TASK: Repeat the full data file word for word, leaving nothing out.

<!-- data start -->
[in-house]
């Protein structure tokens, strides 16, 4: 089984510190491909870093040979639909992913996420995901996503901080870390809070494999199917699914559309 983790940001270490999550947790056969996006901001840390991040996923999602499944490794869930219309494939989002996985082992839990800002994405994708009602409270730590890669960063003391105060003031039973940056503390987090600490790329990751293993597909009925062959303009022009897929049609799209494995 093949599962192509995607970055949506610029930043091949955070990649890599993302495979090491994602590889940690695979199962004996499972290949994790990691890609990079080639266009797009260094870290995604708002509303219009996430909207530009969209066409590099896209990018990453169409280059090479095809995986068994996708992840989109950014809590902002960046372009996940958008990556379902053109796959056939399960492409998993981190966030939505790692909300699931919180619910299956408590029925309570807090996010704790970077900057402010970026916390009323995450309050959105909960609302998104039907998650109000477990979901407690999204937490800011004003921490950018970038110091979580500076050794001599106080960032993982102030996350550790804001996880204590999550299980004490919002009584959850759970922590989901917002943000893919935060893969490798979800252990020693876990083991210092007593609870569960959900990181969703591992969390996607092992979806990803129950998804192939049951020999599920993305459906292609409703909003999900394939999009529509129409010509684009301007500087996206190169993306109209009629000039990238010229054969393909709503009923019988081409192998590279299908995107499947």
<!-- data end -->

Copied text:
[in-house]
């Protein structure tokens, strides 16, 4: 089984510190491909870093040979639909992913996420995901996503901080870390809070494999199917699914559309 983790940001270490999550947790056969996006901001840390991040996923999602499944490794869930219309494939989002996985082992839990800002994405994708009602409270730590890669960063003391105060003031039973940056503390987090600490790329990751293993597909009925062959303009022009897929049609799209494995 093949599962192509995607970055949506610029930043091949955070990649890599993302495979090491994602590889940690695979199962004996499972290949994790990691890609990079080639266009797009260094870290995604708002509303219009996430909207530009969209066409590099896209990018990453169409280059090479095809995986068994996708992840989109950014809590902002960046372009996940958008990556379902053109796959056939399960492409998993981190966030939505790692909300699931919180619910299956408590029925309570807090996010704790970077900057402010970026916390009323995450309050959105909960609302998104039907998650109000477990979901407690999204937490800011004003921490950018970038110091979580500076050794001599106080960032993982102030996350550790804001996880204590999550299980004490919002009584959850759970922590989901917002943000893919935060893969490798979800252990020693876990083991210092007593609870569960959900990181969703591992969390996607092992979806990803129950998804192939049951020999599920993305459906292609409703909003999900394939999009529509129409010509684009301007500087996206190169993306109209009629000039990238010229054969393909709503009923019988081409192998590279299908995107499947």